The Jakarta Post
A weakening economy has led many high-end customers to hold off purchases of luxury cars, thus this year's sales are expected to be flat, similar to last year.
According to Ferrari Jakarta CEO Arie Christopher, since the end of 2013, the luxury automotive market got hit hard, as the commodity boom ended and the rupiah depreciated.
"Moreover in April 2014 the government increased automotive taxes [affecting] luxury vehicles. Until now, sales have never been as high as before," Arie told The Jakarta Post without disclosing any numbers at the launch of Ferrari’s 488 Spider in Jakarta on Wednesday.
Despite being a niche car Ferrari sales have been affected as well. Moreover, the manufacturer does not want to reduce the engine capacity of its cars further. Meanwhile competitors such as Porsche already reduced their engines to 3.0 and 2.5 liters respectively but with turbo, to adapt to the new taxation scheme despite having the same power output.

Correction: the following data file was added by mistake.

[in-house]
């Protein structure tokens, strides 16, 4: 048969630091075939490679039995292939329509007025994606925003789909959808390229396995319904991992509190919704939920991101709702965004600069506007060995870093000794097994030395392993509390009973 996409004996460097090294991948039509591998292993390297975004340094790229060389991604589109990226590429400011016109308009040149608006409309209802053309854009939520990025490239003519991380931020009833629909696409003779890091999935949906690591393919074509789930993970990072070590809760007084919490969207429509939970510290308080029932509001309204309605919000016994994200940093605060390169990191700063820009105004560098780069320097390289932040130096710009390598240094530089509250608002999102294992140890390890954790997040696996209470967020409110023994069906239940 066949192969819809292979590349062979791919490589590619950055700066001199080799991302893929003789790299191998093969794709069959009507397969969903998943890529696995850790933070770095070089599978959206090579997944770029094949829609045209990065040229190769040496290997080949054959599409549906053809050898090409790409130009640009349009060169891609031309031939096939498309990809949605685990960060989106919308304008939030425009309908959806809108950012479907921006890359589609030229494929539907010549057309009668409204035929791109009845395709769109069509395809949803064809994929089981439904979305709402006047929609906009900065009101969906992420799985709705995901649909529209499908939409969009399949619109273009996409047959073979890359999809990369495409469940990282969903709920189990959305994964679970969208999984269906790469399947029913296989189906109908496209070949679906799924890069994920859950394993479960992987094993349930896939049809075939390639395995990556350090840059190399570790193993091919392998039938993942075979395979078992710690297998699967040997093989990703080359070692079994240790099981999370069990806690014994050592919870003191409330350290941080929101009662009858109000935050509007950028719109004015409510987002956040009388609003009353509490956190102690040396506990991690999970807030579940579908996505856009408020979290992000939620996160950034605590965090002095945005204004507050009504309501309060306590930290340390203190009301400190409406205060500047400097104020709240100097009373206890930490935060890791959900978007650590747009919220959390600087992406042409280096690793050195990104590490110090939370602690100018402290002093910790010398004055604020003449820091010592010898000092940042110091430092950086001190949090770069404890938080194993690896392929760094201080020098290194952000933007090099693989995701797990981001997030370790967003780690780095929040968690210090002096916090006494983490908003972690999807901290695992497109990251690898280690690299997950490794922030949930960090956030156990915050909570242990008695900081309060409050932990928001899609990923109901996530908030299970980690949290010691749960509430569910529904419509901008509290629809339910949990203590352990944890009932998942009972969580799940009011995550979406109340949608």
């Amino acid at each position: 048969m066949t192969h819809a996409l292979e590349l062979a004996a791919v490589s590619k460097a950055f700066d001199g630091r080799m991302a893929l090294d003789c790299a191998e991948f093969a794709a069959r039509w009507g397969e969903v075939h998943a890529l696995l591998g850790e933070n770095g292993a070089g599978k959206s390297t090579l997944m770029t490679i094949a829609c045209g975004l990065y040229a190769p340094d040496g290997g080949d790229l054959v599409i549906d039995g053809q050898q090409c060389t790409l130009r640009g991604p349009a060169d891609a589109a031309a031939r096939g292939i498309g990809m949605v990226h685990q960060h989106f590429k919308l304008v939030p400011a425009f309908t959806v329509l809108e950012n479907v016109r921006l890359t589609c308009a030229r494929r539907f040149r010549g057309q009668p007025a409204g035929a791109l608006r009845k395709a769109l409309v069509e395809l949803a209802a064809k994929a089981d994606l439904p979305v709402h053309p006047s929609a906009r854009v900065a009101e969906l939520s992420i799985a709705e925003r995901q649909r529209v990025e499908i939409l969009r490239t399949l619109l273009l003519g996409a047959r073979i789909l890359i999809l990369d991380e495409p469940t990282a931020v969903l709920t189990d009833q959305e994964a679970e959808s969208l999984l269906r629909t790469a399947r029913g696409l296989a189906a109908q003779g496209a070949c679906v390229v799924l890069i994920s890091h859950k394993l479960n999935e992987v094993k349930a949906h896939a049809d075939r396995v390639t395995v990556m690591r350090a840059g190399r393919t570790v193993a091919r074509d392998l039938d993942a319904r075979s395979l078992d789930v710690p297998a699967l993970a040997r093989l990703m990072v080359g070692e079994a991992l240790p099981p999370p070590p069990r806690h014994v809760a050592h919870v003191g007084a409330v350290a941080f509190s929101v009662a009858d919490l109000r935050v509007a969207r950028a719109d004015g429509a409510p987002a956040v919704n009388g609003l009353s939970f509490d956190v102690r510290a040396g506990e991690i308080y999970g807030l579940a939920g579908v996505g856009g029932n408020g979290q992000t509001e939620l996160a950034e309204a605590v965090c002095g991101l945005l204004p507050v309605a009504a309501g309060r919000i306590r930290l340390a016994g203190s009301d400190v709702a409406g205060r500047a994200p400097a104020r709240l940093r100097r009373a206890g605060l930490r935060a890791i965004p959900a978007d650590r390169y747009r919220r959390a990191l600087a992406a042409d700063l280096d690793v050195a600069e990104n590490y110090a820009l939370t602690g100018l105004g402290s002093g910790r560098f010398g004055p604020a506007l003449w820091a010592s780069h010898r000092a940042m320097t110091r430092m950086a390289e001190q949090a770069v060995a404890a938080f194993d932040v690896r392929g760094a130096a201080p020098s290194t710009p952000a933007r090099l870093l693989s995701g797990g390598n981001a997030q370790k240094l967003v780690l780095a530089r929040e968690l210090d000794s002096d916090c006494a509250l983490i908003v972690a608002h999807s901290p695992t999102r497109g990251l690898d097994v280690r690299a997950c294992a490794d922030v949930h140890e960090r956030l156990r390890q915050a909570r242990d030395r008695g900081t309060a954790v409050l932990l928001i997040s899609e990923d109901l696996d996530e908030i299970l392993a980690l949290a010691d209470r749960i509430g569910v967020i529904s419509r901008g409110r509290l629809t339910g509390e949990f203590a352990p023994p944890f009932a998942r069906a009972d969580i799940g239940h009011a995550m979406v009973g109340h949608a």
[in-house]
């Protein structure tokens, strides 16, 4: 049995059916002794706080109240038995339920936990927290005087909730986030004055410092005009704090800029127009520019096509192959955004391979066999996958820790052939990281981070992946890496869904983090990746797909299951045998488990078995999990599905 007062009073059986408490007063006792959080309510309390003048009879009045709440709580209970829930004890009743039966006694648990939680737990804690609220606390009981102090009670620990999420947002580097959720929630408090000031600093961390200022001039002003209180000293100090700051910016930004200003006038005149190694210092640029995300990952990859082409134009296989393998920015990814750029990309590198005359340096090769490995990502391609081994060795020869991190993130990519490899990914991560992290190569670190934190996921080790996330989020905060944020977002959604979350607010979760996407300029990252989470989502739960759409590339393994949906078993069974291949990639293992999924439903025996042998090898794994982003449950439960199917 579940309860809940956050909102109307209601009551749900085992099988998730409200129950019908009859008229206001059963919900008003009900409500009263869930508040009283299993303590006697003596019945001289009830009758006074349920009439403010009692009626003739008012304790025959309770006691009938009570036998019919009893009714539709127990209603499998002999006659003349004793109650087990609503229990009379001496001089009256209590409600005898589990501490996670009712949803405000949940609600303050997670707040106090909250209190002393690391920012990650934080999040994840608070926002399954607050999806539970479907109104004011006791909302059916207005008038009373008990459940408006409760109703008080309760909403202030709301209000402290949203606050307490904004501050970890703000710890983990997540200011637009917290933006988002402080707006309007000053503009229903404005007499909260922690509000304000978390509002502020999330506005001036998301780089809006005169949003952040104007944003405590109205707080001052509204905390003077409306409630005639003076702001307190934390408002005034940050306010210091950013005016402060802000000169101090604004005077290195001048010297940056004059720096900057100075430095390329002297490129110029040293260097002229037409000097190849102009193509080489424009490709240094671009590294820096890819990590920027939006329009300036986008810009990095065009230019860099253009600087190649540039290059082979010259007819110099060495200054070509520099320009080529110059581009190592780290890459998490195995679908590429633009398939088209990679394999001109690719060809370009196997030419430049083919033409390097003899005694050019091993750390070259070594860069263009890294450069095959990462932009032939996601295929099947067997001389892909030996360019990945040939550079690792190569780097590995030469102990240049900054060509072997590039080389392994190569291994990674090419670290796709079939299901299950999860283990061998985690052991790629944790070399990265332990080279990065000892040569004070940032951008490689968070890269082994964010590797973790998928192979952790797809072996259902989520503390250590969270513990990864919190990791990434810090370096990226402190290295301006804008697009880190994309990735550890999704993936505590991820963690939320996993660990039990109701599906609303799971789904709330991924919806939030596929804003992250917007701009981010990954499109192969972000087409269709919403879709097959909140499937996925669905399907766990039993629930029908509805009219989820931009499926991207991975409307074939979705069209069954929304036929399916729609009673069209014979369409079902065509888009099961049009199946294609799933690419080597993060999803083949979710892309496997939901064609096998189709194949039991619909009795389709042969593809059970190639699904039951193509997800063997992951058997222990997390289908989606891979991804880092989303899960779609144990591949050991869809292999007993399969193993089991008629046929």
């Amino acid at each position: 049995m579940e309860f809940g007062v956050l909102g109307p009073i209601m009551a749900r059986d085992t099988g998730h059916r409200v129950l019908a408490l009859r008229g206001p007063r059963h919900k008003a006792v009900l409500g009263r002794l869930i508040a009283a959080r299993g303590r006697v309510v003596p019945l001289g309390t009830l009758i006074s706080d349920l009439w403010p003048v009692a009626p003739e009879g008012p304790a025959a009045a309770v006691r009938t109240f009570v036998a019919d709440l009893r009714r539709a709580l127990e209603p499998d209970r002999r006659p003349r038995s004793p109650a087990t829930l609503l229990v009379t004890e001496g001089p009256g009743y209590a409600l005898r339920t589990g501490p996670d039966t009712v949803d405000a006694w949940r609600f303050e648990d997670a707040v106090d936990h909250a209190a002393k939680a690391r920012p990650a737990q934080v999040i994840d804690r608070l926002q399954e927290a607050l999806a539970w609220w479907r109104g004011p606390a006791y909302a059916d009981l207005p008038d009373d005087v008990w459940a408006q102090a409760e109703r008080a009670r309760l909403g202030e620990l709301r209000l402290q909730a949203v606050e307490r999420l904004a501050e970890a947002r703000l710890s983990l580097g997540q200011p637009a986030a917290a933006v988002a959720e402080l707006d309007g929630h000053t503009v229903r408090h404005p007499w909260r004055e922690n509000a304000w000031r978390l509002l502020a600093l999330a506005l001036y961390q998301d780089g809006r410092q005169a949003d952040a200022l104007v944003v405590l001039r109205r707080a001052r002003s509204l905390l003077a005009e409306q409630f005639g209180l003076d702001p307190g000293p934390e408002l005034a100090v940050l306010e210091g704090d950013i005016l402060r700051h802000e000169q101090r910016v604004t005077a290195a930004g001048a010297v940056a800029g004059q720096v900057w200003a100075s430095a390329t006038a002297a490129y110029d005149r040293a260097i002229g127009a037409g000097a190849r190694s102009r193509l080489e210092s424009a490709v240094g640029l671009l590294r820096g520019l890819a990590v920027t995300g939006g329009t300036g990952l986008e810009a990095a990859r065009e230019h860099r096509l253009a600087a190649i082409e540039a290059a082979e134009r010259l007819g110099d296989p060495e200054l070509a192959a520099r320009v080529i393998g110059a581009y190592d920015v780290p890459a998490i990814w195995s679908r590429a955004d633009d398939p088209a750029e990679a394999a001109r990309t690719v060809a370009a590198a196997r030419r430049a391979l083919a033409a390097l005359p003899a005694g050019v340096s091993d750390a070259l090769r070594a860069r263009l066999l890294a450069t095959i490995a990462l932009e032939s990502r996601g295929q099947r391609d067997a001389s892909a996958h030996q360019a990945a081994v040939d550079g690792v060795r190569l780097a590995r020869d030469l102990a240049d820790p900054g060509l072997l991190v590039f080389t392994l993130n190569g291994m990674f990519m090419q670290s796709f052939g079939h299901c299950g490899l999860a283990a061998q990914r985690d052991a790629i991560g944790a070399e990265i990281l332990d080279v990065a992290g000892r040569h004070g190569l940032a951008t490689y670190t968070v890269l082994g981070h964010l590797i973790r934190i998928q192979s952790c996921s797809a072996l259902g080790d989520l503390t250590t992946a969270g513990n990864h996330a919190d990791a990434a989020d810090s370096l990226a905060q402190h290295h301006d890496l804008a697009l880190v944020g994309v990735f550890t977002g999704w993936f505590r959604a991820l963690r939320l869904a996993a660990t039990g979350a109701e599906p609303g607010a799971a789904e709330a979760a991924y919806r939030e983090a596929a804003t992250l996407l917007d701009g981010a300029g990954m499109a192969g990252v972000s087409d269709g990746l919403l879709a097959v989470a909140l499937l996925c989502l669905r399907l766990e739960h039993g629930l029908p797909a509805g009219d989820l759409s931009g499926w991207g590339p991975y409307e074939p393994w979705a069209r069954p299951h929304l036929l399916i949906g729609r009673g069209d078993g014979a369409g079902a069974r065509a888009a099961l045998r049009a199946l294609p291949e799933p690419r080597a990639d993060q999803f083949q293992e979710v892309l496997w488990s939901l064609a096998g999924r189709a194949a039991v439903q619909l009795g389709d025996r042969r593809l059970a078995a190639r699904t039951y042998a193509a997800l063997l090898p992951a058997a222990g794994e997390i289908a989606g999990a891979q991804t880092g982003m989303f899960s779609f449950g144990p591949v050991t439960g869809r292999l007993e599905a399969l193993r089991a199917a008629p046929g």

"The engine capacity has been actually pared down from a 4.5 liter to a 3.9-liter turbo, further reductions and configuration changes other than the V8 [engine] will erode the driving characteristics of a Ferrari," Arie added.
In the vehicle taxation scheme, cars with engine bigger than 3.0 liters will get a 125 percent value-added tax (VAT). Before April 2014 the VAT was just 75 percent. (evi)
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